New York Times – As a girl, Kirsten E. Gillibrand learned about politics from her grandmother, Dorothea Noonan, a secretary in the New York State Legislature who defied the norms of her day and organized other women into what became a formidable political club in Albany.
Ms. Noonan, known as Polly, would take her granddaughter to the Albany Democratic Women’s Club when election season rolled around and had her stuff envelopes, work phone banks, slap bumper stickers on cars, hand out fliers and knock on doors. “I grew up watching her run these campaigns,” Ms. Gillibrand said of her grandmother, who rose to become a major figure in the legendary political machine operating in Albany during the mayoralty of Erastus Corning 2nd. “It was pretty important to me.”
Now, Ms. Gillibrand is a senator, embarking on a similar effort — albeit on a far larger stage. She has begun a campaign, called Off the Sidelines, to mobilize women across the country, in advance of the national elections next year and as evidence emerges that the slow but steady progress made by women in elective politics has begun to stall.
In the past few months, Ms. Gillibrand activated her network of donors to help female candidates, emerged as a headliner among audiences of women, tried to recruit female candidates, advised women thinking about running, and started a Web site,offthesidelines.org. Her efforts were most recently on display during a special election in May to fill an open House seat in New York’s 26th District, one of the most conservative regions of the state, where the Democrats faced an uphill battle.
While top Democrats in Washington were initially reluctant to get behind the Democrat in the race, Kathy Hochul, Ms. Gillibrand was not: she raised money,campaigned for Ms. Hochul and dispatched her closest advisers to the district.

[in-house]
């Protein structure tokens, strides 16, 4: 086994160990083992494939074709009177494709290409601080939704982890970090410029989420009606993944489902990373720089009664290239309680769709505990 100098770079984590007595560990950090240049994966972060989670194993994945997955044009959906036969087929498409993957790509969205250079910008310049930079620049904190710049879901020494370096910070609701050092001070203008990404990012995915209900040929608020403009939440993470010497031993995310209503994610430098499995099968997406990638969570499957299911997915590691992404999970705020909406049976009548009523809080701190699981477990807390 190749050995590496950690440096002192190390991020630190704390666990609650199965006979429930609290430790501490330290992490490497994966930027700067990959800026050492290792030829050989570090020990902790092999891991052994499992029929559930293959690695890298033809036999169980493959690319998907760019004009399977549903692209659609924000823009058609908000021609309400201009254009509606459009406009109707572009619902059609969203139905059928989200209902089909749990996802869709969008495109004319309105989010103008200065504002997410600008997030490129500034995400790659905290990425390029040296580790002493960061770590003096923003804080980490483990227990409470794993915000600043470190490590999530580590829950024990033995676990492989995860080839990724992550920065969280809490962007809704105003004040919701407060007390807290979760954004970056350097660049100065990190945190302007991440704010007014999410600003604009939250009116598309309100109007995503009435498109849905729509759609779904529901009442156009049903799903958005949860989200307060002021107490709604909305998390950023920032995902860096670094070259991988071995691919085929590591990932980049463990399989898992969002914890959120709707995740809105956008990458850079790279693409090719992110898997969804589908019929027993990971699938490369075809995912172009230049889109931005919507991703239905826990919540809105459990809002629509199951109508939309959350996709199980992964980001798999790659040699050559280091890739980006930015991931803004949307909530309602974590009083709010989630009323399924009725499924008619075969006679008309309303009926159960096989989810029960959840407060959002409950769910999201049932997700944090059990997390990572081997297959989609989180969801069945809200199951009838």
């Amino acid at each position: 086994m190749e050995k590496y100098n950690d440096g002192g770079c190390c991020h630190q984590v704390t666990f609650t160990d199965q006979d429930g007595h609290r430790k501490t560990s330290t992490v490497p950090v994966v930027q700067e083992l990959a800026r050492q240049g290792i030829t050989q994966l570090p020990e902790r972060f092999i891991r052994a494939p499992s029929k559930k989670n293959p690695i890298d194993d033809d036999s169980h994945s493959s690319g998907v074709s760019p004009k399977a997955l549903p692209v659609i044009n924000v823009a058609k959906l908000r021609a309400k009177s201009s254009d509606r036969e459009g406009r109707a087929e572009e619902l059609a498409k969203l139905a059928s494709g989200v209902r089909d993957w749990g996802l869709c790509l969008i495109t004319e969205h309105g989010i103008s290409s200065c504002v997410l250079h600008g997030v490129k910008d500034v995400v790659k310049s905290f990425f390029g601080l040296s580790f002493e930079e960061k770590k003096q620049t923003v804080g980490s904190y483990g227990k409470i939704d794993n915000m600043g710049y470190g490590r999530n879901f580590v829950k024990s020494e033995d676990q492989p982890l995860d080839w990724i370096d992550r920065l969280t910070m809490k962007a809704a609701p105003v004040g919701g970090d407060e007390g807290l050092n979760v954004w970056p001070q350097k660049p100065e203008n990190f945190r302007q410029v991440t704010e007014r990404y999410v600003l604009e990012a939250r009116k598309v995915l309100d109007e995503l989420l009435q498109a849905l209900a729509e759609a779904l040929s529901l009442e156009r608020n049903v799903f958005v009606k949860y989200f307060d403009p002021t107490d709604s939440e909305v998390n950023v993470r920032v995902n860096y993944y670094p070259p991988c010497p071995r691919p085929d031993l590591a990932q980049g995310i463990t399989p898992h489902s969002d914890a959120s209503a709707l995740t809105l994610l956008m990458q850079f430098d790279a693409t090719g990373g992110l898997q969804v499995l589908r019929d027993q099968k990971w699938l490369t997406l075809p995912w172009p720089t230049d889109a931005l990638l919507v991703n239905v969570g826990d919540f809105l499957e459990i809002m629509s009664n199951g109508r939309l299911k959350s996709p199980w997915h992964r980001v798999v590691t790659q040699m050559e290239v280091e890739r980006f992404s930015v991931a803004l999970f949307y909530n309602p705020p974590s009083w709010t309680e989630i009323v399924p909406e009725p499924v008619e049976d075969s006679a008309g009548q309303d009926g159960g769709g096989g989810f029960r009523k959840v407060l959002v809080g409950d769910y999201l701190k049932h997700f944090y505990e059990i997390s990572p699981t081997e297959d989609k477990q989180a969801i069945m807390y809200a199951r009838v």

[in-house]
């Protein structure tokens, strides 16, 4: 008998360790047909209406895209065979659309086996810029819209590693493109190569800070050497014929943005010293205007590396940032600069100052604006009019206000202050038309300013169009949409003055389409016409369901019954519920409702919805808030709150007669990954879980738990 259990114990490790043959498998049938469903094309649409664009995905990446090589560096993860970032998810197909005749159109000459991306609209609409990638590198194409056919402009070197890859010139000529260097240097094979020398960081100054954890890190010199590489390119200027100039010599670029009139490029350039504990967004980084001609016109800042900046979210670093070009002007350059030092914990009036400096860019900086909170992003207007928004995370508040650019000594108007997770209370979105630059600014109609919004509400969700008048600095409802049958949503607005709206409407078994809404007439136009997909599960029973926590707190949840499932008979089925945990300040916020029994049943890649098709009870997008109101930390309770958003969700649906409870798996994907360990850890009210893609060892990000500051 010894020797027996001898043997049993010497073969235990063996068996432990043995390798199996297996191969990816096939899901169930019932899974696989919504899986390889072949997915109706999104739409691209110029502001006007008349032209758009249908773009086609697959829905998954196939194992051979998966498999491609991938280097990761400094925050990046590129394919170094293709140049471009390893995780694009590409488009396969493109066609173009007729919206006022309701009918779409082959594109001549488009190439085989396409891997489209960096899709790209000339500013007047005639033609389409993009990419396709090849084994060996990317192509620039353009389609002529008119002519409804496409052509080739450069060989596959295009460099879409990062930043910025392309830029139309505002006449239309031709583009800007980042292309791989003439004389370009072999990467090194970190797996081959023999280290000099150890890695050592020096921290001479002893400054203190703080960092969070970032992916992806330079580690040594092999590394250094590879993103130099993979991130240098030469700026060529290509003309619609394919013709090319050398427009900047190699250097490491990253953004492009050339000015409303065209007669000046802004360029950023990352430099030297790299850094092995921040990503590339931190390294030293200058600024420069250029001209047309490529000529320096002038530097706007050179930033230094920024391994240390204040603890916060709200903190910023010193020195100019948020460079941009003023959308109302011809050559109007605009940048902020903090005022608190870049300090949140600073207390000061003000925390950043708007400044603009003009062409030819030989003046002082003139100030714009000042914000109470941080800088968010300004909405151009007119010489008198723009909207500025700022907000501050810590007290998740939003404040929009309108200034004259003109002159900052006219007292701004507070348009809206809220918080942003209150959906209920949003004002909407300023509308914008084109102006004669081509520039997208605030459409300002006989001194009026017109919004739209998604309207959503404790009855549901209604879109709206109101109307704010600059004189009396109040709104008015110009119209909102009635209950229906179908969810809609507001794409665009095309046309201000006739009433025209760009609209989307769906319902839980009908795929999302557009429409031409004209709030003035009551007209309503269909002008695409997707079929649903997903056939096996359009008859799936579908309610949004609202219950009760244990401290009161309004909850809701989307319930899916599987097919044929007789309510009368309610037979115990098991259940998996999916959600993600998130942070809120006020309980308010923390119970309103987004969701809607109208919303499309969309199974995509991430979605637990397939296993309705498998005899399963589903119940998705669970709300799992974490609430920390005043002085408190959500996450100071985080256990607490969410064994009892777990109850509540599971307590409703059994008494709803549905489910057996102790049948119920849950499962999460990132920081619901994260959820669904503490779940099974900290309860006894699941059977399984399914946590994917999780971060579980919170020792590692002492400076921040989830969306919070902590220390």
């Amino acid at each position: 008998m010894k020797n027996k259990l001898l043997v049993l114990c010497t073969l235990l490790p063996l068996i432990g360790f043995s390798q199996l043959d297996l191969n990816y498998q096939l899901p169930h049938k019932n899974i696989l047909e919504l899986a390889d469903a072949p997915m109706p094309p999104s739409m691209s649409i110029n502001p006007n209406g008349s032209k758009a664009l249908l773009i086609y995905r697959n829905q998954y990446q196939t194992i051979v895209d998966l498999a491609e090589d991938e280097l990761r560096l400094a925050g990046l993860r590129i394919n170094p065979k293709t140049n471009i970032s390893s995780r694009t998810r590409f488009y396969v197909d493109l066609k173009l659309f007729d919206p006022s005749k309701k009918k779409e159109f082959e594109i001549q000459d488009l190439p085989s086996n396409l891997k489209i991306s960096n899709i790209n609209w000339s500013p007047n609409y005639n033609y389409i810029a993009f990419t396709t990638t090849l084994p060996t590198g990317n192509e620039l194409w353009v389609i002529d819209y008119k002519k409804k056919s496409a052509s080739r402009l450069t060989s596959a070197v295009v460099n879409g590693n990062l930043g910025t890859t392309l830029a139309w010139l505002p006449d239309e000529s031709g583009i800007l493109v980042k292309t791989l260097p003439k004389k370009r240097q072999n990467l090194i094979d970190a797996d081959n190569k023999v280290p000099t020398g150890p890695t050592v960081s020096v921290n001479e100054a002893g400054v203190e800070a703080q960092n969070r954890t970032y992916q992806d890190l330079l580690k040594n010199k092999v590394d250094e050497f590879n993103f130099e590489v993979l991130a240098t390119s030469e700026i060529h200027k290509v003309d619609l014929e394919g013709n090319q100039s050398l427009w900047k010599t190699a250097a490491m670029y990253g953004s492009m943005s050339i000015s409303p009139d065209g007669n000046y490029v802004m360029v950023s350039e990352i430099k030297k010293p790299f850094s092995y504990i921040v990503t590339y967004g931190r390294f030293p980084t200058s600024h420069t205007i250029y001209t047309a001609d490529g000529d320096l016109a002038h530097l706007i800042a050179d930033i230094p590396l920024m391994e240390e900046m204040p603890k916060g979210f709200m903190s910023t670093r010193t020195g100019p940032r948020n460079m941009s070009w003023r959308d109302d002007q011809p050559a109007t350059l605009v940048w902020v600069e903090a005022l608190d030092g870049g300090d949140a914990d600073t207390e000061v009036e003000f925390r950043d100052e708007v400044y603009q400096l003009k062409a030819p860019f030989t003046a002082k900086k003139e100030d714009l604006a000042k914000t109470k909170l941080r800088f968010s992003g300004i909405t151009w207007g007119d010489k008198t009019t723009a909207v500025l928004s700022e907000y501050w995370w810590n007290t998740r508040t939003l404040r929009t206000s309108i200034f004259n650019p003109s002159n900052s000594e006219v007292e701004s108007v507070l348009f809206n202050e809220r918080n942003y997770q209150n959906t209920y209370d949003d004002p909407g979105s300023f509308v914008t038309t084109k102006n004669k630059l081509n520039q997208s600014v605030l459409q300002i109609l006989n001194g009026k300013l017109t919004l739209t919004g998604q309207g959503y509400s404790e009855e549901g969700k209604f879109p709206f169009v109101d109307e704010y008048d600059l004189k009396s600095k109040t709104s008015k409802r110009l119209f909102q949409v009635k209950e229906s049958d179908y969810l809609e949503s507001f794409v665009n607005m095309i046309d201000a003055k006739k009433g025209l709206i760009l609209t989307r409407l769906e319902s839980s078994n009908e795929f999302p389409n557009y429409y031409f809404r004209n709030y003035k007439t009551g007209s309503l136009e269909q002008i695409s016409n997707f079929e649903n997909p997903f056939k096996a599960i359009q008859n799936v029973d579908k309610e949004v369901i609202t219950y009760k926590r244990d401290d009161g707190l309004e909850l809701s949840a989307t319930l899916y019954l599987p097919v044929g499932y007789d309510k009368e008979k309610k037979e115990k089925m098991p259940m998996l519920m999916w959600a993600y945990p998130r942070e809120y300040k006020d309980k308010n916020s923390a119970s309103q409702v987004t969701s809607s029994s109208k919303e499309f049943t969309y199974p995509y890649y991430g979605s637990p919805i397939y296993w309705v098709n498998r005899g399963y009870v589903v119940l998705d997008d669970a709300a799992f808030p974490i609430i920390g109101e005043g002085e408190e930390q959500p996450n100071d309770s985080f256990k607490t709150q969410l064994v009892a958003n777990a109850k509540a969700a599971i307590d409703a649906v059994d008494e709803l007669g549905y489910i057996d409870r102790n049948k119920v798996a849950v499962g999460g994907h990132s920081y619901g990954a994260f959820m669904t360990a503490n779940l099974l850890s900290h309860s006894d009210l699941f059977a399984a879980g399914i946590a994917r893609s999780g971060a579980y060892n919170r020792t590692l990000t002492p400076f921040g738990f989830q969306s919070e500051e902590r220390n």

Ms. Hochul, a former Erie County clerk, won the race. In an interview last week, she said the support Ms. Gillibrand provided had been a turning point for her. “She gave me legitimacy at a time when other people were not taking our race seriously,” she said. “We spoke frequently on the phone. She gave me a lot of encouragement.”
Ms. Gillibrand said that part of what was driving her was a little-noticed outcome of the 2010 elections: the number of women in Congress actually declined — by a small fraction — for the first time in 30 years.
Ms. Gillibrand said the decline was all the more astonishing given that it came just two years after Hillary Rodham Clinton, her predecessor in the Senate, had waged a historic campaign for the White House.
Women in elective politics face hurdles outside Congress. Currently, women hold 22.1 percent of available statewide executive positions, down from 27.6 percent 10 years ago, according to the Center for American Women and Politics at Rutgers University.
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Check out Sen. Gillbrand’s new website: Off the Sidelines